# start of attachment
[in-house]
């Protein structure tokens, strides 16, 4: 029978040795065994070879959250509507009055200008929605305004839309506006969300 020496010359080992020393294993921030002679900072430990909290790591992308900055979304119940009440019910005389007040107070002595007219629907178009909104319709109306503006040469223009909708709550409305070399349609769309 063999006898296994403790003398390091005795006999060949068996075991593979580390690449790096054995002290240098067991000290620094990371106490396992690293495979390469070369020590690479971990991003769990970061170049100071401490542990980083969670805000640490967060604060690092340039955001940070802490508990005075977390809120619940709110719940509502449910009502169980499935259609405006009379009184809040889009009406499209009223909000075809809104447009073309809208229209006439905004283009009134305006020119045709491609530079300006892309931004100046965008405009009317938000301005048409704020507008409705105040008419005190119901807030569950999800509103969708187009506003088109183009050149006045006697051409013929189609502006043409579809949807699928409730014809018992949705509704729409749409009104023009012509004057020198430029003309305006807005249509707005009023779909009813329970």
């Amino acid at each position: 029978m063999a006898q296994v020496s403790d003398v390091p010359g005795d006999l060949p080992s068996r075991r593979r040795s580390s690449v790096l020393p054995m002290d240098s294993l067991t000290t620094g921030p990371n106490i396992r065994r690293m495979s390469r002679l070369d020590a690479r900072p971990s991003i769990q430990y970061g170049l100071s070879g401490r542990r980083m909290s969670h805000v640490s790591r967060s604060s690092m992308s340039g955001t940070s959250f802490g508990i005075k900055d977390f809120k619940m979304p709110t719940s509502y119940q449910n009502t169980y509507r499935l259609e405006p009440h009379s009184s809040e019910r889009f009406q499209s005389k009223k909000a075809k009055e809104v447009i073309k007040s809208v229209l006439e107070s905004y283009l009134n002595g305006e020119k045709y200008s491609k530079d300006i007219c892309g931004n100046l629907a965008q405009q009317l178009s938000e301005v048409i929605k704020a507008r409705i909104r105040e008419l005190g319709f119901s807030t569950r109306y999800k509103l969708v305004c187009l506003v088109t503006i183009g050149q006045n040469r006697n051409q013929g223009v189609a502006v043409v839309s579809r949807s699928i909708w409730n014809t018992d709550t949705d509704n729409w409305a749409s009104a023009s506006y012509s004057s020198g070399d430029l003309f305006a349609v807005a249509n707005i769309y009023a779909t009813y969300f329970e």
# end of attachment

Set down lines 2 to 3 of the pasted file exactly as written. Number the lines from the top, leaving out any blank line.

């Protein structure tokens, strides 16, 4: 029978040795065994070879959250509507009055200008929605305004839309506006969300 020496010359080992020393294993921030002679900072430990909290790591992308900055979304119940009440019910005389007040107070002595007219629907178009909104319709109306503006040469223009909708709550409305070399349609769309 063999006898296994403790003398390091005795006999060949068996075991593979580390690449790096054995002290240098067991000290620094990371106490396992690293495979390469070369020590690479971990991003769990970061170049100071401490542990980083969670805000640490967060604060690092340039955001940070802490508990005075977390809120619940709110719940509502449910009502169980499935259609405006009379009184809040889009009406499209009223909000075809809104447009073309809208229209006439905004283009009134305006020119045709491609530079300006892309931004100046965008405009009317938000301005048409704020507008409705105040008419005190119901807030569950999800509103969708187009506003088109183009050149006045006697051409013929189609502006043409579809949807699928409730014809018992949705509704729409749409009104023009012509004057020198430029003309305006807005249509707005009023779909009813329970």
């Amino acid at each position: 029978m063999a006898q296994v020496s403790d003398v390091p010359g005795d006999l060949p080992s068996r075991r593979r040795s580390s690449v790096l020393p054995m002290d240098s294993l067991t000290t620094g921030p990371n106490i396992r065994r690293m495979s390469r002679l070369d020590a690479r900072p971990s991003i769990q430990y970061g170049l100071s070879g401490r542990r980083m909290s969670h805000v640490s790591r967060s604060s690092m992308s340039g955001t940070s959250f802490g508990i005075k900055d977390f809120k619940m979304p709110t719940s509502y119940q449910n009502t169980y509507r499935l259609e405006p009440h009379s009184s809040e019910r889009f009406q499209s005389k009223k909000a075809k009055e809104v447009i073309k007040s809208v229209l006439e107070s905004y283009l009134n002595g305006e020119k045709y200008s491609k530079d300006i007219c892309g931004n100046l629907a965008q405009q009317l178009s938000e301005v048409i929605k704020a507008r409705i909104r105040e008419l005190g319709f119901s807030t569950r109306y999800k509103l969708v305004c187009l506003v088109t503006i183009g050149q006045n040469r006697n051409q013929g223009v189609a502006v043409v839309s579809r949807s699928i909708w409730n014809t018992d709550t949705d509704n729409w409305a749409s009104a023009s506006y012509s004057s020198g070399d430029l003309f305006a349609v807005a249509n707005i769309y009023a779909t009813y969300f329970e």